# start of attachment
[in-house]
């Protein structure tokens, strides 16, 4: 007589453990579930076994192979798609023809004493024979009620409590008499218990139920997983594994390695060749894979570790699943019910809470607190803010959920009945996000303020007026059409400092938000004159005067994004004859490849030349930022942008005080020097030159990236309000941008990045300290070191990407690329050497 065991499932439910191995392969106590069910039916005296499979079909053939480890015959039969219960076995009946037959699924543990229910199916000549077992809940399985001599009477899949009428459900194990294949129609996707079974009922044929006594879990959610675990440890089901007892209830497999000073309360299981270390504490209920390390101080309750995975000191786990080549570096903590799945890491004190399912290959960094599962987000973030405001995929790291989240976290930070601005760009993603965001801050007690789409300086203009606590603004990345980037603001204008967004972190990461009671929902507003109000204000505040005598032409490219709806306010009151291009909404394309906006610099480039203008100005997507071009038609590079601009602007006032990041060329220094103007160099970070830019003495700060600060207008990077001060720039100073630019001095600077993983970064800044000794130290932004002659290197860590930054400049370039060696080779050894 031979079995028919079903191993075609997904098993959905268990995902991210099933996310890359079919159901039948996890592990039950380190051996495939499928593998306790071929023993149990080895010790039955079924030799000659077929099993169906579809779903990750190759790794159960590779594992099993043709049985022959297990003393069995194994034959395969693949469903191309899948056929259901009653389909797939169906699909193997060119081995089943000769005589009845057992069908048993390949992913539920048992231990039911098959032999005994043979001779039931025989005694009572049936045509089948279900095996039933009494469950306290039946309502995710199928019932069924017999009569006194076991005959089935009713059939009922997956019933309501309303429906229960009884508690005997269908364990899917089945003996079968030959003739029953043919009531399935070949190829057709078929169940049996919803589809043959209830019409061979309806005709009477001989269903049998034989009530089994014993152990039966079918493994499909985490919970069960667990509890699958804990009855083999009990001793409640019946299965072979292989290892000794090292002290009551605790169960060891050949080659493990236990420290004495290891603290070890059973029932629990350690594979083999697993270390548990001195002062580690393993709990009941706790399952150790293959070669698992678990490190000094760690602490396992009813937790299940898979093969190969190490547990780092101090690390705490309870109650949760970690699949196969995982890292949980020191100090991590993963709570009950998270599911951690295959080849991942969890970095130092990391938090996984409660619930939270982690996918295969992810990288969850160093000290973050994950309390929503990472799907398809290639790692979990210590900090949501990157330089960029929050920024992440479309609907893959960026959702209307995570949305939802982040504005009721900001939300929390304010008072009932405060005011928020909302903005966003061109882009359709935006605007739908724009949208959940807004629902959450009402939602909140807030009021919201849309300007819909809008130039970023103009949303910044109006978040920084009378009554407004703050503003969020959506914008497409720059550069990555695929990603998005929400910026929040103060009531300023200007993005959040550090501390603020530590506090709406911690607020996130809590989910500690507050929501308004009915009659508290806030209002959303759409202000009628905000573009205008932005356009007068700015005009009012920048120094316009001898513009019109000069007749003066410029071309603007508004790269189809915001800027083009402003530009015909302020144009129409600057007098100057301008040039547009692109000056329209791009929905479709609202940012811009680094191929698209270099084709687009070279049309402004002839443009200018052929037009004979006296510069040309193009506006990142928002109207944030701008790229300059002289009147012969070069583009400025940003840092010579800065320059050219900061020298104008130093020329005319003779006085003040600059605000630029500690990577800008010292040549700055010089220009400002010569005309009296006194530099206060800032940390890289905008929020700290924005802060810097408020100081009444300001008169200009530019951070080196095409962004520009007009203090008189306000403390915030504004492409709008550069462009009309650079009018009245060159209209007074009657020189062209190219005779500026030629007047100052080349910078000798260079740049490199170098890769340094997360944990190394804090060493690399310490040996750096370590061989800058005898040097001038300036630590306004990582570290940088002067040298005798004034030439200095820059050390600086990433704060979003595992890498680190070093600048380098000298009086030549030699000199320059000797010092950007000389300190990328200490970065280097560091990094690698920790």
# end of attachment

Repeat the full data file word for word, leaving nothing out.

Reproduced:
[in-house]
């Protein structure tokens, strides 16, 4: 007589453990579930076994192979798609023809004493024979009620409590008499218990139920997983594994390695060749894979570790699943019910809470607190803010959920009945996000303020007026059409400092938000004159005067994004004859490849030349930022942008005080020097030159990236309000941008990045300290070191990407690329050497 065991499932439910191995392969106590069910039916005296499979079909053939480890015959039969219960076995009946037959699924543990229910199916000549077992809940399985001599009477899949009428459900194990294949129609996707079974009922044929006594879990959610675990440890089901007892209830497999000073309360299981270390504490209920390390101080309750995975000191786990080549570096903590799945890491004190399912290959960094599962987000973030405001995929790291989240976290930070601005760009993603965001801050007690789409300086203009606590603004990345980037603001204008967004972190990461009671929902507003109000204000505040005598032409490219709806306010009151291009909404394309906006610099480039203008100005997507071009038609590079601009602007006032990041060329220094103007160099970070830019003495700060600060207008990077001060720039100073630019001095600077993983970064800044000794130290932004002659290197860590930054400049370039060696080779050894 031979079995028919079903191993075609997904098993959905268990995902991210099933996310890359079919159901039948996890592990039950380190051996495939499928593998306790071929023993149990080895010790039955079924030799000659077929099993169906579809779903990750190759790794159960590779594992099993043709049985022959297990003393069995194994034959395969693949469903191309899948056929259901009653389909797939169906699909193997060119081995089943000769005589009845057992069908048993390949992913539920048992231990039911098959032999005994043979001779039931025989005694009572049936045509089948279900095996039933009494469950306290039946309502995710199928019932069924017999009569006194076991005959089935009713059939009922997956019933309501309303429906229960009884508690005997269908364990899917089945003996079968030959003739029953043919009531399935070949190829057709078929169940049996919803589809043959209830019409061979309806005709009477001989269903049998034989009530089994014993152990039966079918493994499909985490919970069960667990509890699958804990009855083999009990001793409640019946299965072979292989290892000794090292002290009551605790169960060891050949080659493990236990420290004495290891603290070890059973029932629990350690594979083999697993270390548990001195002062580690393993709990009941706790399952150790293959070669698992678990490190000094760690602490396992009813937790299940898979093969190969190490547990780092101090690390705490309870109650949760970690699949196969995982890292949980020191100090991590993963709570009950998270599911951690295959080849991942969890970095130092990391938090996984409660619930939270982690996918295969992810990288969850160093000290973050994950309390929503990472799907398809290639790692979990210590900090949501990157330089960029929050920024992440479309609907893959960026959702209307995570949305939802982040504005009721900001939300929390304010008072009932405060005011928020909302903005966003061109882009359709935006605007739908724009949208959940807004629902959450009402939602909140807030009021919201849309300007819909809008130039970023103009949303910044109006978040920084009378009554407004703050503003969020959506914008497409720059550069990555695929990603998005929400910026929040103060009531300023200007993005959040550090501390603020530590506090709406911690607020996130809590989910500690507050929501308004009915009659508290806030209002959303759409202000009628905000573009205008932005356009007068700015005009009012920048120094316009001898513009019109000069007749003066410029071309603007508004790269189809915001800027083009402003530009015909302020144009129409600057007098100057301008040039547009692109000056329209791009929905479709609202940012811009680094191929698209270099084709687009070279049309402004002839443009200018052929037009004979006296510069040309193009506006990142928002109207944030701008790229300059002289009147012969070069583009400025940003840092010579800065320059050219900061020298104008130093020329005319003779006085003040600059605000630029500690990577800008010292040549700055010089220009400002010569005309009296006194530099206060800032940390890289905008929020700290924005802060810097408020100081009444300001008169200009530019951070080196095409962004520009007009203090008189306000403390915030504004492409709008550069462009009309650079009018009245060159209209007074009657020189062209190219005779500026030629007047100052080349910078000798260079740049490199170098890769340094997360944990190394804090060493690399310490040996750096370590061989800058005898040097001038300036630590306004990582570290940088002067040298005798004034030439200095820059050390600086990433704060979003595992890498680190070093600048380098000298009086030549030699000199320059000797010092950007000389300190990328200490970065280097560091990094690698920790």